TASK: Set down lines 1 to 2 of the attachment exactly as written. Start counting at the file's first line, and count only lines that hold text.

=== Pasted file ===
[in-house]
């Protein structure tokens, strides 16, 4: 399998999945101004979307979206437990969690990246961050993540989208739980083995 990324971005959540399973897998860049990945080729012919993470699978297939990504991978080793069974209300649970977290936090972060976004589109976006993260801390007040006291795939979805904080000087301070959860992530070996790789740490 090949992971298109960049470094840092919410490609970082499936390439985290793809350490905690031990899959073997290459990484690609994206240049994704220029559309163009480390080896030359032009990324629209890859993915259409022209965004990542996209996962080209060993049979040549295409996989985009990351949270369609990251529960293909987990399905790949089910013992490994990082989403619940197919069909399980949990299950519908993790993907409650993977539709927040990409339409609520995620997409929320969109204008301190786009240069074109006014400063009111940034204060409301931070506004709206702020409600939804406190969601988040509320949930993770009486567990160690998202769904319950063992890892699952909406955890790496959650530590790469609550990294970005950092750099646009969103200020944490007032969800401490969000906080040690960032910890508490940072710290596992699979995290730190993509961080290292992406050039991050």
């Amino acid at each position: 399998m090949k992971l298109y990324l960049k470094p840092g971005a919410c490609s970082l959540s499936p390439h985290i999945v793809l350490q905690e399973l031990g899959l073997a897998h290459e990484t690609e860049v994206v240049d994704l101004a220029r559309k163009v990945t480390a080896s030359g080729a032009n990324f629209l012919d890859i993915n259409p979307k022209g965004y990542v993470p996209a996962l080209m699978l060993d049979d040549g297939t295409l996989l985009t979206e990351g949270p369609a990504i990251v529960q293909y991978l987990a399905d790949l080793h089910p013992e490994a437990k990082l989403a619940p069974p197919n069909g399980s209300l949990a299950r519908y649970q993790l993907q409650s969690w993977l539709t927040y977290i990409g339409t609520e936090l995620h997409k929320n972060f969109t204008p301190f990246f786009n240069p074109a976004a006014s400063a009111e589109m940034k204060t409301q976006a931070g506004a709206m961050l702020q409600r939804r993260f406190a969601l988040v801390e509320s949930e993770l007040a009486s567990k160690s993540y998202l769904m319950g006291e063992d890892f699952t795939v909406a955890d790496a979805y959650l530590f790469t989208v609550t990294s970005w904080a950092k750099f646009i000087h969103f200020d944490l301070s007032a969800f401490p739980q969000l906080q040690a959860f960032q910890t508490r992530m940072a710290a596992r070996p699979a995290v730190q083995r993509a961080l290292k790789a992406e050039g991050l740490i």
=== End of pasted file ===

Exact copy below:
[in-house]
């Protein structure tokens, strides 16, 4: 399998999945101004979307979206437990969690990246961050993540989208739980083995 990324971005959540399973897998860049990945080729012919993470699978297939990504991978080793069974209300649970977290936090972060976004589109976006993260801390007040006291795939979805904080000087301070959860992530070996790789740490 090949992971298109960049470094840092919410490609970082499936390439985290793809350490905690031990899959073997290459990484690609994206240049994704220029559309163009480390080896030359032009990324629209890859993915259409022209965004990542996209996962080209060993049979040549295409996989985009990351949270369609990251529960293909987990399905790949089910013992490994990082989403619940197919069909399980949990299950519908993790993907409650993977539709927040990409339409609520995620997409929320969109204008301190786009240069074109006014400063009111940034204060409301931070506004709206702020409600939804406190969601988040509320949930993770009486567990160690998202769904319950063992890892699952909406955890790496959650530590790469609550990294970005950092750099646009969103200020944490007032969800401490969000906080040690960032910890508490940072710290596992699979995290730190993509961080290292992406050039991050």